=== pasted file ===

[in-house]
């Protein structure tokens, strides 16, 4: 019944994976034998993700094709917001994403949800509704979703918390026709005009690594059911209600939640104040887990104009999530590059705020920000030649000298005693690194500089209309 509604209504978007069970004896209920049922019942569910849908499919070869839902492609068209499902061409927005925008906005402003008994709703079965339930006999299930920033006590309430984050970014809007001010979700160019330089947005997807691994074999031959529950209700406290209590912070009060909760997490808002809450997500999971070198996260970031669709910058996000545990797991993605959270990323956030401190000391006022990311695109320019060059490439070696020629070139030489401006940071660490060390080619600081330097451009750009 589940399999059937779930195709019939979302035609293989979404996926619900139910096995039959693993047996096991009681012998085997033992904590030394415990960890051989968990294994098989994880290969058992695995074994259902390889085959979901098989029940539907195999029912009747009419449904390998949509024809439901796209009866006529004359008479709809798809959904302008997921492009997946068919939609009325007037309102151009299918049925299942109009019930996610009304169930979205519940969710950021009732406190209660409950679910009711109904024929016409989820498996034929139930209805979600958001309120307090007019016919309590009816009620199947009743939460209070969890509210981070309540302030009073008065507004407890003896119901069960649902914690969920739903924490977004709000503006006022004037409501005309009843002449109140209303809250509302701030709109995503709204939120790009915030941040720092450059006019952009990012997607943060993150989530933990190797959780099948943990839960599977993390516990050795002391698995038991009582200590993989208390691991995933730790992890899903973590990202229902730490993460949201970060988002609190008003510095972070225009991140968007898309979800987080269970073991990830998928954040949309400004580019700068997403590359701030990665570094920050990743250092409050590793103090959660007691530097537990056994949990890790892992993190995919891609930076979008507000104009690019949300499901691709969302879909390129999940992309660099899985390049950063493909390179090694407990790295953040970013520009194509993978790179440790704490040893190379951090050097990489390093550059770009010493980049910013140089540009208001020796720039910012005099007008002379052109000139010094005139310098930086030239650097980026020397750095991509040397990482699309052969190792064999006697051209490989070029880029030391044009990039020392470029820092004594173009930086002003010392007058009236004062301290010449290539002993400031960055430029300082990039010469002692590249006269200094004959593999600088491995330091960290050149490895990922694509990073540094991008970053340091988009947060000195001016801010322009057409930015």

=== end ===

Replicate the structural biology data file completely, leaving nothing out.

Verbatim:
[in-house]
């Protein structure tokens, strides 16, 4: 019944994976034998993700094709917001994403949800509704979703918390026709005009690594059911209600939640104040887990104009999530590059705020920000030649000298005693690194500089209309 509604209504978007069970004896209920049922019942569910849908499919070869839902492609068209499902061409927005925008906005402003008994709703079965339930006999299930920033006590309430984050970014809007001010979700160019330089947005997807691994074999031959529950209700406290209590912070009060909760997490808002809450997500999971070198996260970031669709910058996000545990797991993605959270990323956030401190000391006022990311695109320019060059490439070696020629070139030489401006940071660490060390080619600081330097451009750009 589940399999059937779930195709019939979302035609293989979404996926619900139910096995039959693993047996096991009681012998085997033992904590030394415990960890051989968990294994098989994880290969058992695995074994259902390889085959979901098989029940539907195999029912009747009419449904390998949509024809439901796209009866006529004359008479709809798809959904302008997921492009997946068919939609009325007037309102151009299918049925299942109009019930996610009304169930979205519940969710950021009732406190209660409950679910009711109904024929016409989820498996034929139930209805979600958001309120307090007019016919309590009816009620199947009743939460209070969890509210981070309540302030009073008065507004407890003896119901069960649902914690969920739903924490977004709000503006006022004037409501005309009843002449109140209303809250509302701030709109995503709204939120790009915030941040720092450059006019952009990012997607943060993150989530933990190797959780099948943990839960599977993390516990050795002391698995038991009582200590993989208390691991995933730790992890899903973590990202229902730490993460949201970060988002609190008003510095972070225009991140968007898309979800987080269970073991990830998928954040949309400004580019700068997403590359701030990665570094920050990743250092409050590793103090959660007691530097537990056994949990890790892992993190995919891609930076979008507000104009690019949300499901691709969302879909390129999940992309660099899985390049950063493909390179090694407990790295953040970013520009194509993978790179440790704490040893190379951090050097990489390093550059770009010493980049910013140089540009208001020796720039910012005099007008002379052109000139010094005139310098930086030239650097980026020397750095991509040397990482699309052969190792064999006697051209490989070029880029030391044009990039020392470029820092004594173009930086002003010392007058009236004062301290010449290539002993400031960055430029300082990039010469002692590249006269200094004959593999600088491995330091960290050149490895990922694509990073540094991008970053340091988009947060000195001016801010322009057409930015």